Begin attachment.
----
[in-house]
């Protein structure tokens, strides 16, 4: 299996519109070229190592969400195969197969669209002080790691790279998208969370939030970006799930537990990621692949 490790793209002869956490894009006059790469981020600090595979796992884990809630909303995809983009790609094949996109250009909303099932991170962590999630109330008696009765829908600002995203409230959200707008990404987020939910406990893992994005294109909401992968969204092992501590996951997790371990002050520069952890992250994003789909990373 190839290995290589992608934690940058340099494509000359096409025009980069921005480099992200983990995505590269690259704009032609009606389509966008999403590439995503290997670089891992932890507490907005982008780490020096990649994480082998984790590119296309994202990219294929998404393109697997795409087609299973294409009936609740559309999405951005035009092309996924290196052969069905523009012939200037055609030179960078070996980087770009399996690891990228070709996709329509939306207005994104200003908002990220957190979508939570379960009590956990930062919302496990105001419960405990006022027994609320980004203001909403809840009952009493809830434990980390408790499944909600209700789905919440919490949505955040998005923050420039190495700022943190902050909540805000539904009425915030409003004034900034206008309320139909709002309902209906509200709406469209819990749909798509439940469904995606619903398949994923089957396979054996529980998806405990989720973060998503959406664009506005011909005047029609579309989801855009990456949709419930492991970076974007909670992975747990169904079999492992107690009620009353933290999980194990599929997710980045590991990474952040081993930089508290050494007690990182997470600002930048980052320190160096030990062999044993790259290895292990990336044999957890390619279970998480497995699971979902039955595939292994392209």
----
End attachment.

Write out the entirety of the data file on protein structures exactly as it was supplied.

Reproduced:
[in-house]
């Protein structure tokens, strides 16, 4: 299996519109070229190592969400195969197969669209002080790691790279998208969370939030970006799930537990990621692949 490790793209002869956490894009006059790469981020600090595979796992884990809630909303995809983009790609094949996109250009909303099932991170962590999630109330008696009765829908600002995203409230959200707008990404987020939910406990893992994005294109909401992968969204092992501590996951997790371990002050520069952890992250994003789909990373 190839290995290589992608934690940058340099494509000359096409025009980069921005480099992200983990995505590269690259704009032609009606389509966008999403590439995503290997670089891992932890507490907005982008780490020096990649994480082998984790590119296309994202990219294929998404393109697997795409087609299973294409009936609740559309999405951005035009092309996924290196052969069905523009012939200037055609030179960078070996980087770009399996690891990228070709996709329509939306207005994104200003908002990220957190979508939570379960009590956990930062919302496990105001419960405990006022027994609320980004203001909403809840009952009493809830434990980390408790499944909600209700789905919440919490949505955040998005923050420039190495700022943190902050909540805000539904009425915030409003004034900034206008309320139909709002309902209906509200709406469209819990749909798509439940469904995606619903398949994923089957396979054996529980998806405990989720973060998503959406664009506005011909005047029609579309989801855009990456949709419930492991970076974007909670992975747990169904079999492992107690009620009353933290999980194990599929997710980045590991990474952040081993930089508290050494007690990182997470600002930048980052320190160096030990062999044993790259290895292990990336044999957890390619279970998480497995699971979902039955595939292994392209």